bonds of the United States government which held it in. It strained at the leash. It felt competent, if left alone, to settle all its difficulties in the completest manner by wiping out opposition. It wished merely permission to use its strength. February 22, 1810, Henry Clay said to the Senate: “The conquest of Canada is in your power, I trust I shall not be deemed presumptuous when I state that I verily believe that the militia of Kentucky are alone competent to place Montreal and Upper Canada at your feet.”

The new national spirit, thus directed by the West, swept the administration fluttering before it. The breeze was fanned,

to be sure, by some new episodes, such as the War declared

encounter in 1811 of the President and the Little Belt, in which the former avenged our navy for the maltreatment of the Chesapeake by the Leopard, and the publication by Congress in 1812 of the papers of John Henry, a British secret agent; but these things counted little. On April 1, 1812, in a secret message, Madison recommended an embargo preparatory to war. On June 1 he recommended war, and on July 18 Congress accepted the recommendation.

England at the eleventh hour sought to preserve peace. She sent over the comparatively agreeable Augustus John England's ef

Foster. Apology and reparation for the fort for peace

Leopard-Chesapeake affair were at length arranged. On June 16 the recall of the orders was voted by Parliament. Madison, however, deemed this insufficient. He demanded assurance that blockades should not be made

Washington Irving, Astoria, 2 vols., Philadelphia, 1836; H. M. Chittenden, The American Fur Trade of the Far West, 3 vols., New York, 1902; The Fur-trade in Wisconsin, Wisconsin Hist. Soc., Collections, 1911, vol. xx.

to do the duty of the orders, that the enforcement of English blockades off the American coast should cease, and that the impressment of seamen should be suspended, pending a treaty which should settle the matter definitively. In the election of 1812 the country supported Madison by reëlecting him. It is noticeable that the commercial states voted

Causes of war against him, protesting at this final attempt of an administration of agriculturists to protect our commercial interests. The West solidly supported him. The causes of the war were not Great Britain's failure to agree with us as to the position of neutrals, nor did they spring from the jockeying of Napoleon; they lay rather in the national anger roused by twenty years' disregard of our neutral rights. It was not detailed arguments, but accumulated woes, that moved the “War Hawks” of the East, while those of the West felt the added impulse to obtain a free hand for the settlement of their own problems.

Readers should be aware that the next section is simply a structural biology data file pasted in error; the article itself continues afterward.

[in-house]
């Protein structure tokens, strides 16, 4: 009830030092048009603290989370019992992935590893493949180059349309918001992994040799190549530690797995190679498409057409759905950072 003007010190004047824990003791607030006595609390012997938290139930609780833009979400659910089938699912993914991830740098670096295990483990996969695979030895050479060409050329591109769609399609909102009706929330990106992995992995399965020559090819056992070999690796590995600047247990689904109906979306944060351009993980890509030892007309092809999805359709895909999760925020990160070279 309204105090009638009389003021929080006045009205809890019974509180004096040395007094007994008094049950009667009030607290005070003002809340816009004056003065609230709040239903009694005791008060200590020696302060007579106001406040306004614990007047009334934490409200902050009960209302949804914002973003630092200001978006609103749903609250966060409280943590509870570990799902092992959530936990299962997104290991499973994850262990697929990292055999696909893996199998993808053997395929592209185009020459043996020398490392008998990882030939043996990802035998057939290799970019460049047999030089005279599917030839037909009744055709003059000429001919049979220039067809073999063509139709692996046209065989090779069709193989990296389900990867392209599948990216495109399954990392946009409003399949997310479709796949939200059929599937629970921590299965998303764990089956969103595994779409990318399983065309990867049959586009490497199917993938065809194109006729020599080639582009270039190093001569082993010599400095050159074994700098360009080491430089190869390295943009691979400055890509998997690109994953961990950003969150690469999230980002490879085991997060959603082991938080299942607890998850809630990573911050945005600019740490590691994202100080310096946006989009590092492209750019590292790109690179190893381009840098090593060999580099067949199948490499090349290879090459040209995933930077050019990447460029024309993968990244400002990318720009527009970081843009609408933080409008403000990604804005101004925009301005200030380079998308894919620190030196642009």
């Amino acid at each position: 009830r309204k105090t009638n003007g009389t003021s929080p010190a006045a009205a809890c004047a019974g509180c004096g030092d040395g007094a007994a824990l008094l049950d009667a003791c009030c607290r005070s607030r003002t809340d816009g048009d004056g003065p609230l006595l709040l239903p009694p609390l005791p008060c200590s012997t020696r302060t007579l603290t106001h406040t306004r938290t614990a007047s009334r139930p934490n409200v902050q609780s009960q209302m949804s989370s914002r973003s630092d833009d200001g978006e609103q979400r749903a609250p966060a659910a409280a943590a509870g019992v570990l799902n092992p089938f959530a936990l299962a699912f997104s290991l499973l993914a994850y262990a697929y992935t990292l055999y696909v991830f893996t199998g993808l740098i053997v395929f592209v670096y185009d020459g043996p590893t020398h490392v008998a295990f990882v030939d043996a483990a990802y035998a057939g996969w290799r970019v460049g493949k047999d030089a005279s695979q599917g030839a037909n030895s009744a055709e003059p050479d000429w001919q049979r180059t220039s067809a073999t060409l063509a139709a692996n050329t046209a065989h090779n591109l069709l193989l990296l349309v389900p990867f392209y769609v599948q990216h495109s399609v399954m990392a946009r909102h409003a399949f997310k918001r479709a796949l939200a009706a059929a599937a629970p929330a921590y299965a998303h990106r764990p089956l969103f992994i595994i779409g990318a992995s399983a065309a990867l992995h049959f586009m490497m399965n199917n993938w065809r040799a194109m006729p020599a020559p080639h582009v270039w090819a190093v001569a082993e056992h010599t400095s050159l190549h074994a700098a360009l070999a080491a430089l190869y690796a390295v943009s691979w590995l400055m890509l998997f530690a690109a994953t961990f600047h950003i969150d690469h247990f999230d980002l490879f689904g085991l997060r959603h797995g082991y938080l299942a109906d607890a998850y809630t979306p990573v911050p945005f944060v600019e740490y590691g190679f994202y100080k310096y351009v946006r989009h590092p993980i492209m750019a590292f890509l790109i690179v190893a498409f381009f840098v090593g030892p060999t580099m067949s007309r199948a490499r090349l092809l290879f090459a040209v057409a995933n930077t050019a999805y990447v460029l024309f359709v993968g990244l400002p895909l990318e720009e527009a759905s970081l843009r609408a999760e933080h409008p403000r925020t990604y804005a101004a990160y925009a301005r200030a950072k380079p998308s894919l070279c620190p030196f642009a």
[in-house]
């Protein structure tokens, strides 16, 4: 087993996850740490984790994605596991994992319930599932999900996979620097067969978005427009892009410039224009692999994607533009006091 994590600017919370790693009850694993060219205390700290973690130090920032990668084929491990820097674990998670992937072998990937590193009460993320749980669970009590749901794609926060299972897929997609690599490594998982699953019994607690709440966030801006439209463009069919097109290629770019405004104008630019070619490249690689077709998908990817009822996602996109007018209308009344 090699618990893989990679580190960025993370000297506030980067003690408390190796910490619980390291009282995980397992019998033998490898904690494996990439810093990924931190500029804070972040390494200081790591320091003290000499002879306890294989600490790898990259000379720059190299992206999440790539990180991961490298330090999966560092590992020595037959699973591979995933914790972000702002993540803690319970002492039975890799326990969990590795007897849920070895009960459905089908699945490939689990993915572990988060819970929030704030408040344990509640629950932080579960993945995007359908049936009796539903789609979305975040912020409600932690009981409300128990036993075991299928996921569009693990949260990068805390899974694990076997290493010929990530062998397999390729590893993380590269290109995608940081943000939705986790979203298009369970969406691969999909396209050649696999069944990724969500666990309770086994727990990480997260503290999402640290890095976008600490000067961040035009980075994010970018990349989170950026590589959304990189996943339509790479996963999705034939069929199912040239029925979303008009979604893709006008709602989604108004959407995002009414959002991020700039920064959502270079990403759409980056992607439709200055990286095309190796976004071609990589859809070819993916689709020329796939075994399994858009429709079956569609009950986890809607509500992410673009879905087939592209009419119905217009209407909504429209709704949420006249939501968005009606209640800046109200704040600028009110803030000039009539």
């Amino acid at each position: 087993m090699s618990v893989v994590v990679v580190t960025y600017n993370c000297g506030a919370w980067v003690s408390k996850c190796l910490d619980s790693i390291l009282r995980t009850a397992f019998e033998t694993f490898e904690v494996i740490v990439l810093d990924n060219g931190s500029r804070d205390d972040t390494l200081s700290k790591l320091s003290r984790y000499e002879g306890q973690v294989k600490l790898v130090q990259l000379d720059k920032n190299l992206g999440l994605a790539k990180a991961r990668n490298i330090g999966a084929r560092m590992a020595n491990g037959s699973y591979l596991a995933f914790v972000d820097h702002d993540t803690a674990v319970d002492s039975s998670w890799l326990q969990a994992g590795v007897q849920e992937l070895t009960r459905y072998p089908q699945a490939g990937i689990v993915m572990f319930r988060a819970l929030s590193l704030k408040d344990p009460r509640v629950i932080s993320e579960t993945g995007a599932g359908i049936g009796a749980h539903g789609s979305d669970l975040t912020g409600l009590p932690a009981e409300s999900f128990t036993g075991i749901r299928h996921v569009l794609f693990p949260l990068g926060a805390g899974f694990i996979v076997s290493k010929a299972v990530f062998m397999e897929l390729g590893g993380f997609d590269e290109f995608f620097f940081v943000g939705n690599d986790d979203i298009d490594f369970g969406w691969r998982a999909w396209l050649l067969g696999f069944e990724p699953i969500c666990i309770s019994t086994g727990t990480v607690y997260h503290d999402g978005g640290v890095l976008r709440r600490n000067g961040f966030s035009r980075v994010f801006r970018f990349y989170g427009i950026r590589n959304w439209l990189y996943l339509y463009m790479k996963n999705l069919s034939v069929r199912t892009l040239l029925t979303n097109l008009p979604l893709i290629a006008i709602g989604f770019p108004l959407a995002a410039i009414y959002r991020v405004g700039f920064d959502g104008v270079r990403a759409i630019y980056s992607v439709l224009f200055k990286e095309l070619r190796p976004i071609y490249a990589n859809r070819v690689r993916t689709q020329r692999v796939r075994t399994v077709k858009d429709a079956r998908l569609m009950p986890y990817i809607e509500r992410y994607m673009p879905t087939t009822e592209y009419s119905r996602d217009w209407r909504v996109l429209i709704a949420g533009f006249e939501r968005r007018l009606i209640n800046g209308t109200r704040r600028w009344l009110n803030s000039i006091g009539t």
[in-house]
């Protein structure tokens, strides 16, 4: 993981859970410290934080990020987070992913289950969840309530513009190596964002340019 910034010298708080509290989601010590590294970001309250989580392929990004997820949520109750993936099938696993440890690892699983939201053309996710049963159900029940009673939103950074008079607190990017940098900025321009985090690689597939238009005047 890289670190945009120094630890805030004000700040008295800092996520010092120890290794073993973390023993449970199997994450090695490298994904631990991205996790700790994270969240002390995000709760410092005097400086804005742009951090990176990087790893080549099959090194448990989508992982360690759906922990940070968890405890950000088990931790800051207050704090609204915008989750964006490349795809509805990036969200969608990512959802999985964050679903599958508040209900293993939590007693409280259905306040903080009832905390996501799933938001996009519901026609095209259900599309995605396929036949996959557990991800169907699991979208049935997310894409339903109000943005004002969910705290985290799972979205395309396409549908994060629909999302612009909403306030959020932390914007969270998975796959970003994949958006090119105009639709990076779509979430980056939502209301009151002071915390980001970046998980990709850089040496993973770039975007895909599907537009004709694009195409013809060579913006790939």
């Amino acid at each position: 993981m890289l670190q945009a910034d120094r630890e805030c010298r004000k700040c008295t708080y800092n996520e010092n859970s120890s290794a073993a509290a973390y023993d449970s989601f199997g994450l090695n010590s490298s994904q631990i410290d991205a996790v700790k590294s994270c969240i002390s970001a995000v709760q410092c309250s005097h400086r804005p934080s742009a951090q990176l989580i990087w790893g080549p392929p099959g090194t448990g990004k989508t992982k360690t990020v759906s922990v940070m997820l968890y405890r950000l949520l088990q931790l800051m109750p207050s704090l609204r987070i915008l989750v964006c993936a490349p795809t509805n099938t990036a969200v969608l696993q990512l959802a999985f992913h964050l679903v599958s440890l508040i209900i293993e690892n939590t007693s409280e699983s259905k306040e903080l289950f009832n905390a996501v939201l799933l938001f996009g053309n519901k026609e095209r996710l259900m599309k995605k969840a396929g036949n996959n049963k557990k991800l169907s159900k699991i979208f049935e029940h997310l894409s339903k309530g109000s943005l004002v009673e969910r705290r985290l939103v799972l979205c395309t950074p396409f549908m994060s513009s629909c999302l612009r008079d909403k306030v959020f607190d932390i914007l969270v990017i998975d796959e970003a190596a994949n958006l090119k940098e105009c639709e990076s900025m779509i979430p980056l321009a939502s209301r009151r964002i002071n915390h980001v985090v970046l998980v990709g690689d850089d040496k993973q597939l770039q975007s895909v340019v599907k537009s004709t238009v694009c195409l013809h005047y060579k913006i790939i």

UNTIL the spring of 1814 Great Britain did not blockade the coast north of Cape Cod. In part this forbearance may

have been due to a hope, based upon the reGreat Britain and New Eng- ports of secret agents like John Henry and

John Howe, her consuls, and Jackson her minister, that the discontent of that region might find expression in separation from the United States. It was true that its leading men doubted whether they could forever endure a government so distasteful in its policies; and their anger mounted higher when, in this supreme moment of the contest between Napoleon representing the forces of revolution, and England the supporter of order, the administration threw its weight into what they believed was the wrong scale. Their view was expressed by Pickering's toast to Jackson in 1810, “The world's last hope,-Britain's fastanchored isle.” This feeling extended to heckling the government, and later to action looking toward a break-up of the Union; but it did not reach the point of treating with the national enemy, nor did it prevent New England from doing its fair share in the war.?

Great Britain did not lose by her leniency, however, and probably her motive was less political than commercial. The

West Indies and the armies in Canada needed War trade

supplies, and New England could furnish them, and did. As, in the wars between England and France when we were colonies, our ship-captains helped supply the French


1“Secret Reports of John Howe, 1808,” Amer. Hist. Review, 1911-12, xvii. 70-102, 332–354; see also Paullin and Paxson, Guide,“ Lady Jackson Papers.” 2 Edmund Quincy, Life of Josiah Quincy (Boston, 1867), 242-306.